Variety is indeed the spice of life, however success is doing what you love and loving what you do. To Michael and Doug, success is achieved by living a dream.

To visit the Spice of Life
727 Manitou Avenue
Manitou Springs, CO 80929
(719) 685-5284
Spice Of Life

Gift Baskets Available worldwide

More spicy posts can be found at: Sunday Scribblings: #63 - Spicy


"Sheeps", for Annie and Roadchick

For Annie and Roadchick:

This whimsy welcome sign was painted onto an ancient slate roof shingle taken from one of the buildings recently torn down in PA. Better Half’s wish for a sweet woodcut welcome sign (pear themed) was vetoed in favor of this “country kitsch” accessory. I am not really into that style, however (damn it all) it is “sheeps themed” and therefore must be purchased.

This hangs next to my front door. I repositioned the small sheep statue under it in a feeble attempt to group my collection (and to hide a bottle of ant killer.) Would only two items count as a “collection” in this day and age?


My Peaceful Retreat

Our front yard is a haven that I retreat to with a cup of coffee and an engrossing book.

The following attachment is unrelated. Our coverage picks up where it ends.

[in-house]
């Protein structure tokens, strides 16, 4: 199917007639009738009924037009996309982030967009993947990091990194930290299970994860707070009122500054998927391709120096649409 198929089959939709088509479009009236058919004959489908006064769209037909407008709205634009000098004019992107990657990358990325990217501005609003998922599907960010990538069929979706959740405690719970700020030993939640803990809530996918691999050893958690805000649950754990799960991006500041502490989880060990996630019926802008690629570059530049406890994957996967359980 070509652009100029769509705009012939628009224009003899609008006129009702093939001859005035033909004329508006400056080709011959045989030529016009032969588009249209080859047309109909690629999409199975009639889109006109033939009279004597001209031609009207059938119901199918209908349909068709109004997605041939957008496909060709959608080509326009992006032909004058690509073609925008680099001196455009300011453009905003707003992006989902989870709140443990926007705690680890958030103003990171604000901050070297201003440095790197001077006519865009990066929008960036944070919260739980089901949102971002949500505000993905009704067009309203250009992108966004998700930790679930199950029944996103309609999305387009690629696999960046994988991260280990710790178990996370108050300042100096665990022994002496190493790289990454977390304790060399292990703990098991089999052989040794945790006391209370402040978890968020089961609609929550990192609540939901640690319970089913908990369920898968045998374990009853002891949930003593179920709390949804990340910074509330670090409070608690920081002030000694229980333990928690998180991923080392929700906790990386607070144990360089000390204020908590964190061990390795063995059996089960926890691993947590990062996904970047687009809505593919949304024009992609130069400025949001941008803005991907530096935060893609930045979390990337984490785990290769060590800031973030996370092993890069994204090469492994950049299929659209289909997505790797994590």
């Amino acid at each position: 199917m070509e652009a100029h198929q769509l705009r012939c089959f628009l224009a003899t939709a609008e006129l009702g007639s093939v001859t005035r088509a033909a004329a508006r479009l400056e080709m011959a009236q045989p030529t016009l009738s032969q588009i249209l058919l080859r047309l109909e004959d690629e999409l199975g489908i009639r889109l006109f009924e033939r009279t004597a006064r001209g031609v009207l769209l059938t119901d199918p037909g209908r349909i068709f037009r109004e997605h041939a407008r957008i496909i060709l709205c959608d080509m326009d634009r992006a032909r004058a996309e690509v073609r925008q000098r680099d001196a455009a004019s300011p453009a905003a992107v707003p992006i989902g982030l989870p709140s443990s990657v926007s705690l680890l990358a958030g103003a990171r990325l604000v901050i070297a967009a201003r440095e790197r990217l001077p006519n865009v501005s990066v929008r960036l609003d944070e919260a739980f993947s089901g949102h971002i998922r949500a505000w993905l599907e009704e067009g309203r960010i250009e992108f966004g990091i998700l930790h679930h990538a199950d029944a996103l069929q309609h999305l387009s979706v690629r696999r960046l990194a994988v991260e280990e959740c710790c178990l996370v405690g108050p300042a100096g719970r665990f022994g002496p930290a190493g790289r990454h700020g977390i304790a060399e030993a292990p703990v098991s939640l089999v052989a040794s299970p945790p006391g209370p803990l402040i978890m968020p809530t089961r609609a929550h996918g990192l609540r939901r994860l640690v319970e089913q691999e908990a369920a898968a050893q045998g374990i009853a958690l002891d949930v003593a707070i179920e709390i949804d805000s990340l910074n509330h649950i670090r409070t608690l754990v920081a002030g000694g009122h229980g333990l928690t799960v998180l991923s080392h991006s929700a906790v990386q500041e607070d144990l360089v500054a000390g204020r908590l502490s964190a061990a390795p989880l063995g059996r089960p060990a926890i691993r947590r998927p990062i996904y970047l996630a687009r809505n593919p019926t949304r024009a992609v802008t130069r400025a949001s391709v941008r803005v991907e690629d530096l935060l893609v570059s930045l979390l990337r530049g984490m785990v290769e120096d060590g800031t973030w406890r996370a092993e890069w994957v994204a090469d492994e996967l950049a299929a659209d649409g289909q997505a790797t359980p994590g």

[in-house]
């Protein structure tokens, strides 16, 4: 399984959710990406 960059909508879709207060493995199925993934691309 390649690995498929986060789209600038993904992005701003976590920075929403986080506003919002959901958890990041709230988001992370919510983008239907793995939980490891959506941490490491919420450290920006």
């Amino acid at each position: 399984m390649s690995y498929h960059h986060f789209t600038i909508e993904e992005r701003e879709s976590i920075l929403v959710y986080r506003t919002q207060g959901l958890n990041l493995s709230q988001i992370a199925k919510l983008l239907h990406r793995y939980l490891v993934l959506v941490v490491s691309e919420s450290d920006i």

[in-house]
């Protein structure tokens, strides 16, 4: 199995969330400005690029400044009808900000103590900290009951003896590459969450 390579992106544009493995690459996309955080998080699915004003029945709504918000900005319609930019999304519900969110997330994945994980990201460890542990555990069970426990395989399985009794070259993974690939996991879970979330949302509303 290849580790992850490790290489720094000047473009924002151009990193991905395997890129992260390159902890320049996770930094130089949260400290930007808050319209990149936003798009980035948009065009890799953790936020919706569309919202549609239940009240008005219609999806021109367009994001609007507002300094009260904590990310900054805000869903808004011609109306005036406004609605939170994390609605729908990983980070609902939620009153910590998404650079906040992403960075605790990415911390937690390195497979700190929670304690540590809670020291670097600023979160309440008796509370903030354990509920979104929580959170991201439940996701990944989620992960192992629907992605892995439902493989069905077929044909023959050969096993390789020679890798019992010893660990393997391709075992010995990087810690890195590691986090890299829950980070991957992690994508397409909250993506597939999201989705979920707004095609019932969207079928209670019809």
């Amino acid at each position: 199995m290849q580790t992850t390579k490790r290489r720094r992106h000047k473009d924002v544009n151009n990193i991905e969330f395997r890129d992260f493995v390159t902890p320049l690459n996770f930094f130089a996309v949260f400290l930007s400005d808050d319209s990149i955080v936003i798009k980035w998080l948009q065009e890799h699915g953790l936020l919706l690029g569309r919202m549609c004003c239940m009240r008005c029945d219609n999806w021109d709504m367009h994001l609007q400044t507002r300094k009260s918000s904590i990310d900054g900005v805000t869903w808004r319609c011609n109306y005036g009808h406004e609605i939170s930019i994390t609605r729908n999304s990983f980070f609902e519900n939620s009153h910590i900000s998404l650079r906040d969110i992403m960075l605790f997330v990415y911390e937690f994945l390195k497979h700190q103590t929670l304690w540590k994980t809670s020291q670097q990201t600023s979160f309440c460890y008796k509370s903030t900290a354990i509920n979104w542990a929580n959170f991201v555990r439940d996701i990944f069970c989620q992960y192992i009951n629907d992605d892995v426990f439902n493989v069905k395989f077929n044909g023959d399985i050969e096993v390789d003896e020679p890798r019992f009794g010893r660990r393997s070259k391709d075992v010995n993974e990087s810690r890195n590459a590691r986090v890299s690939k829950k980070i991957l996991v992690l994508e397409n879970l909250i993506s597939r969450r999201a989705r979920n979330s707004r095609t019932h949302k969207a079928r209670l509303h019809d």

Chipmunks scamper across the lush lawn, their cheeks filled with seed stolen from our bird feeder (Better Half greased the pole to day in order to discourage them from stealing all the seed.) They have prepared small food caches beneath the deep red mulch under our maple tree where the hosta forest and ornamental grasses provides plenty of cover their food finding forays.

Delicate Dianthus grace the walkway beds, keeping Dusty Miller and ferns company. Our old fountain (which apparently has a leak) tinkles in harmony with the wind chimes hanging from the porch; the wind is a maestro.

Clematis invades my hummingbird trellis in preparation for a bountiful midsummer blooming period. It is the first thing seen on the property as one wends their way up Pembroke. Better Half and I have devised to widen this bed as the daylilies and hosta are now too crowded together. Last year’s Easter Lilies returned.

This is my peaceful spot. I absorb the splendor of nature and my spirits rehabilitate.


Sheeps, Friends, Better Half, and Dead Muses

Better Half and I enjoyed a gorgeous summer afternoon today. Our first stop was our neighbor’s garage sale, where I found a hardbound copy of Kate Remembered by A. Scott Berg for a dollar. It is not nearly as satisfactory as Kate: The Woman Who Was Hepburn by William J. Mann, an author I greatly admire. Mann also wrote The Biograph Girl, yet another highly recommended read. But, I digress –